Many people harbor a childhood fear of the dark, but darkness can be a friend and a great equalizer if used to tactical advantage. Advantages in low light are quickly negated by the improper use of the laser or a flashlight. While demonstating how these tools can be used in conjunction to engage a threat in a dynamic environment, it is easy to forget one of the most important principles of survival. Keep it simple. I have to wonder if a low light situation might have a higher survival rate if the defender holds a position and depends on their dilated pupils to see an approaching threat, and then suddenly illuminating it to identify and blind it while the decision is made whether to fire. House clearing with a handgun is complicated enough in a crunch. Placing flashlights and lasers in the mix does not make it less complex or more survivable.

Being able to accurately shoot on the move is one of the most essential skills to surviving a gun fight. One must not only be able to shoot accurately while closing and escaping a threat, but also while moving laterally to it. When exposed in the open, a shooter's own movement is what helps protect them from being shot. Although it is possible to contine the fight once shot, a defender's ability to persevere drops dramatically if they take a bullet. In my experience, if a person can not hold the sights on target while moving, they will not be able to hold a red dot on target while moving. Again, the laser might be a useful teaching tool, but it is not a substitute for the skill needed.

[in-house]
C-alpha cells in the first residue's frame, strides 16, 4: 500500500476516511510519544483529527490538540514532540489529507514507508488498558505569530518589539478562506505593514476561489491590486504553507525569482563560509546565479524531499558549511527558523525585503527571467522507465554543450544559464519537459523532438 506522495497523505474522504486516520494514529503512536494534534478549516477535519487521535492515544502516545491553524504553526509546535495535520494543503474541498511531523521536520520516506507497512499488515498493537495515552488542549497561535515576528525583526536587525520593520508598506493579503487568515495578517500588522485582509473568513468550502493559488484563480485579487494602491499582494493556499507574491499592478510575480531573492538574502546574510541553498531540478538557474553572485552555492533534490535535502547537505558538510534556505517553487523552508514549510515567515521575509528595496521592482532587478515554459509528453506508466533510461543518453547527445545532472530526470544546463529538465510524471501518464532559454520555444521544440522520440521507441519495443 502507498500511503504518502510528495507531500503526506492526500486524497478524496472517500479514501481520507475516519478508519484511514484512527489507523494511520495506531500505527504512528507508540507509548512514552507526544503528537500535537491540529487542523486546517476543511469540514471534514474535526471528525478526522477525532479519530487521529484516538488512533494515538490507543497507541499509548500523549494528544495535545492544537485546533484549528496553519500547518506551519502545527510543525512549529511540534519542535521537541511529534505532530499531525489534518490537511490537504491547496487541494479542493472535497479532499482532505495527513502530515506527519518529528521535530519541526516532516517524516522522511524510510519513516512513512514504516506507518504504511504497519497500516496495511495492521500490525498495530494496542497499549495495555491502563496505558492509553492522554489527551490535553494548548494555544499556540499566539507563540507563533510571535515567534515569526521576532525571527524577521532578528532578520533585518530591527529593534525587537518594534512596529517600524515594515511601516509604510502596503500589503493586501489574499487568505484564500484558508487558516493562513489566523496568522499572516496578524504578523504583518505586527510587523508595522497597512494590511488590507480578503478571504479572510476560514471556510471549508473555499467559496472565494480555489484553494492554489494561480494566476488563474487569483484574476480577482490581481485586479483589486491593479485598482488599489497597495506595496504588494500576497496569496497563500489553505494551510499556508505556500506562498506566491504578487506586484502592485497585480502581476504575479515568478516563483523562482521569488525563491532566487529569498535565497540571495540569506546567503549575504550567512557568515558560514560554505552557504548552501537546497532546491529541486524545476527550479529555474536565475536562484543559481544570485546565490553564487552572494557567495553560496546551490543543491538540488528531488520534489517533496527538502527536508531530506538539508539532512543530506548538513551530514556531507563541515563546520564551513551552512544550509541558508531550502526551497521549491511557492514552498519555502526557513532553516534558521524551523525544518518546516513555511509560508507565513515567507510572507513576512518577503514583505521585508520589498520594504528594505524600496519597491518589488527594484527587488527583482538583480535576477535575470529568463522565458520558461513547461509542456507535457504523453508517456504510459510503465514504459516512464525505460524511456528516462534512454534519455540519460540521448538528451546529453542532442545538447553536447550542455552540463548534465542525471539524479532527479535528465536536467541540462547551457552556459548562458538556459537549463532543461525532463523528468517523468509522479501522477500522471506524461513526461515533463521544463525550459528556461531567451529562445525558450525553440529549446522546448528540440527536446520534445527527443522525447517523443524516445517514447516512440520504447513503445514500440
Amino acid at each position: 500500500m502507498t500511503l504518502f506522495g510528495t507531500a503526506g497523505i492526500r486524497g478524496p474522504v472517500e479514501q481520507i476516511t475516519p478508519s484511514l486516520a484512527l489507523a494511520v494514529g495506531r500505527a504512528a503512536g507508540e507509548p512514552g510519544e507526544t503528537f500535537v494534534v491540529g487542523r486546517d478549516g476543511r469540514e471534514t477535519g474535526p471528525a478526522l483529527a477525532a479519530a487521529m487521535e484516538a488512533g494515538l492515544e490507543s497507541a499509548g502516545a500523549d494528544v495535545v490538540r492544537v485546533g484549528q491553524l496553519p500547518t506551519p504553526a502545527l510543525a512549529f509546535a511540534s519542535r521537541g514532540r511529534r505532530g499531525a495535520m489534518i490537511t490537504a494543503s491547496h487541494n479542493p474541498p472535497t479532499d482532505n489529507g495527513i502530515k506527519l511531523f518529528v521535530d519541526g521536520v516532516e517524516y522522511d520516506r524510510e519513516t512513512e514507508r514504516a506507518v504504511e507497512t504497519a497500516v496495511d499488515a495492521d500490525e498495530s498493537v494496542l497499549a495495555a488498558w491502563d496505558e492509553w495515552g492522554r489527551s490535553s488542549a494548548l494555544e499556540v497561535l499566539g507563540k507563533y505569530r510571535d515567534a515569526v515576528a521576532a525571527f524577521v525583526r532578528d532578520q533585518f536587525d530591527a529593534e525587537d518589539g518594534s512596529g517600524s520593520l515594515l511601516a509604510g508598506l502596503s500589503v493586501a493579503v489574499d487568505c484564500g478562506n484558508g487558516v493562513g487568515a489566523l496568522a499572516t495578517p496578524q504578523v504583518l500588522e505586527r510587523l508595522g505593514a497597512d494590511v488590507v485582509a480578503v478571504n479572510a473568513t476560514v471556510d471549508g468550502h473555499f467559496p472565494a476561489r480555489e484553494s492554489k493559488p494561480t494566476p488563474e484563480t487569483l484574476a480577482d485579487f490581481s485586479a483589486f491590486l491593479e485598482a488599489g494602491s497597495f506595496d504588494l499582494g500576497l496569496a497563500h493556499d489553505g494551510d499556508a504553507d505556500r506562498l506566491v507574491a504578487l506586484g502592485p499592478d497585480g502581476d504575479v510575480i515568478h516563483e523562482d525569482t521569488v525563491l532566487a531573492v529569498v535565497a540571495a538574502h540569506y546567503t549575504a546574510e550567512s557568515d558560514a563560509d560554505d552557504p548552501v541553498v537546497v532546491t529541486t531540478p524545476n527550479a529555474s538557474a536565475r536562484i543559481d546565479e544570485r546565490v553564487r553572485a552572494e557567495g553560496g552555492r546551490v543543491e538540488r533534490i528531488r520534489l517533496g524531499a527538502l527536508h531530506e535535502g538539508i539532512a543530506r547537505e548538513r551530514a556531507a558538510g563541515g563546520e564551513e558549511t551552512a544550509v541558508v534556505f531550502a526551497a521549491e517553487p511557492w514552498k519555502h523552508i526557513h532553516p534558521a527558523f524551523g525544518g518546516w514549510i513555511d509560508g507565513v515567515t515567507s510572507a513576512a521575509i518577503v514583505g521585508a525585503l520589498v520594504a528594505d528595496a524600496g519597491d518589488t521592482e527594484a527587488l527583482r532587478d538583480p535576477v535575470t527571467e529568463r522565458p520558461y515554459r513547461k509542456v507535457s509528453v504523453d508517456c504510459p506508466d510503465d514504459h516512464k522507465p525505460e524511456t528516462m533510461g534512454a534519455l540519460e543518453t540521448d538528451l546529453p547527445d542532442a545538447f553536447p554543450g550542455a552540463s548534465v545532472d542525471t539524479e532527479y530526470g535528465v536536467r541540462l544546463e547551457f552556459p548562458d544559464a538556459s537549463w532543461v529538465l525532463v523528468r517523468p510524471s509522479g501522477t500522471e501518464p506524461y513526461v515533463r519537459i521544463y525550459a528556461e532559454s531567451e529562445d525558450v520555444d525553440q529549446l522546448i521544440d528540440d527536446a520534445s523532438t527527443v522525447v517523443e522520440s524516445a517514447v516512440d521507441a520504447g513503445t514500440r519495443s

Some cite the advantage of being able to shoot around corners, and from your back with the laser as an advantage. Shooting around corners is a tactical problem, not an equipment problem. I figure if I'm on my back, my attacker is on top of me, and I will either be at close enough range that the laser will not make a difference. I will shoot to stop the attack in progress, or I will be getting to my feet and seeking cover. Of course, anyone can be surprised and end up fighting from the ground. This is when alternative skillsets come in handy, and a laser can not replace them.